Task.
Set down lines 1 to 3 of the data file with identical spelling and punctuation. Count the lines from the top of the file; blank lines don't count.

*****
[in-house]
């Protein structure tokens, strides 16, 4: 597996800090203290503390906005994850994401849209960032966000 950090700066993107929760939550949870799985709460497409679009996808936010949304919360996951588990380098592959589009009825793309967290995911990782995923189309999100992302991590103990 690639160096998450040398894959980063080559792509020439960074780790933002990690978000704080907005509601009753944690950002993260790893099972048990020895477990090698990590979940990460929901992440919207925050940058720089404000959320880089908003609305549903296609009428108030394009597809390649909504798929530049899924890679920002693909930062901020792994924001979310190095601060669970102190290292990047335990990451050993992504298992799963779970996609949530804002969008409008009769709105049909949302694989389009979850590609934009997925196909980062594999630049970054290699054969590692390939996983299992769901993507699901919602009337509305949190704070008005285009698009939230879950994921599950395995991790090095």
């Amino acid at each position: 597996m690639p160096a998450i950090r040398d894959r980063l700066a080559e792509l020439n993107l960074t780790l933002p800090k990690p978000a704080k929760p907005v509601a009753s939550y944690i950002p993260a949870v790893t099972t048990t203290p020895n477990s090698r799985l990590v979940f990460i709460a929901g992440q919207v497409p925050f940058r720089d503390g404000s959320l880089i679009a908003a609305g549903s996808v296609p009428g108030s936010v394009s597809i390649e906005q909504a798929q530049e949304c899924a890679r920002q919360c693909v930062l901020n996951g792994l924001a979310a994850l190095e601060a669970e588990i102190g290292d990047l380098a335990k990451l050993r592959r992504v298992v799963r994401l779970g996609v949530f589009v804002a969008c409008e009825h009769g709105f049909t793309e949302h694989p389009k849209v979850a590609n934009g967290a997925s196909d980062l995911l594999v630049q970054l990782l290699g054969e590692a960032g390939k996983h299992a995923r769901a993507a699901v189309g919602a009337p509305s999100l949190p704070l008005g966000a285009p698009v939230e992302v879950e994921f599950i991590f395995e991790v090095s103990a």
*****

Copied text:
[in-house]
């Protein structure tokens, strides 16, 4: 597996800090203290503390906005994850994401849209960032966000 950090700066993107929760939550949870799985709460497409679009996808936010949304919360996951588990380098592959589009009825793309967290995911990782995923189309999100992302991590103990 690639160096998450040398894959980063080559792509020439960074780790933002990690978000704080907005509601009753944690950002993260790893099972048990020895477990090698990590979940990460929901992440919207925050940058720089404000959320880089908003609305549903296609009428108030394009597809390649909504798929530049899924890679920002693909930062901020792994924001979310190095601060669970102190290292990047335990990451050993992504298992799963779970996609949530804002969008409008009769709105049909949302694989389009979850590609934009997925196909980062594999630049970054290699054969590692390939996983299992769901993507699901919602009337509305949190704070008005285009698009939230879950994921599950395995991790090095």
């Amino acid at each position: 597996m690639p160096a998450i950090r040398d894959r980063l700066a080559e792509l020439n993107l960074t780790l933002p800090k990690p978000a704080k929760p907005v509601a009753s939550y944690i950002p993260a949870v790893t099972t048990t203290p020895n477990s090698r799985l990590v979940f990460i709460a929901g992440q919207v497409p925050f940058r720089d503390g404000s959320l880089i679009a908003a609305g549903s996808v296609p009428g108030s936010v394009s597809i390649e906005q909504a798929q530049e949304c899924a890679r920002q919360c693909v930062l901020n996951g792994l924001a979310a994850l190095e601060a669970e588990i102190g290292d990047l380098a335990k990451l050993r592959r992504v298992v799963r994401l779970g996609v949530f589009v804002a969008c409008e009825h009769g709105f049909t793309e949302h694989p389009k849209v979850a590609n934009g967290a997925s196909d980062l995911l594999v630049q970054l990782l290699g054969e590692a960032g390939k996983h299992a995923r769901a993507a699901v189309g919602a009337p509305s999100l949190p704070l008005g966000a285009p698009v939230e992302v879950e994921f599950i991590f395995e991790v090095s103990a």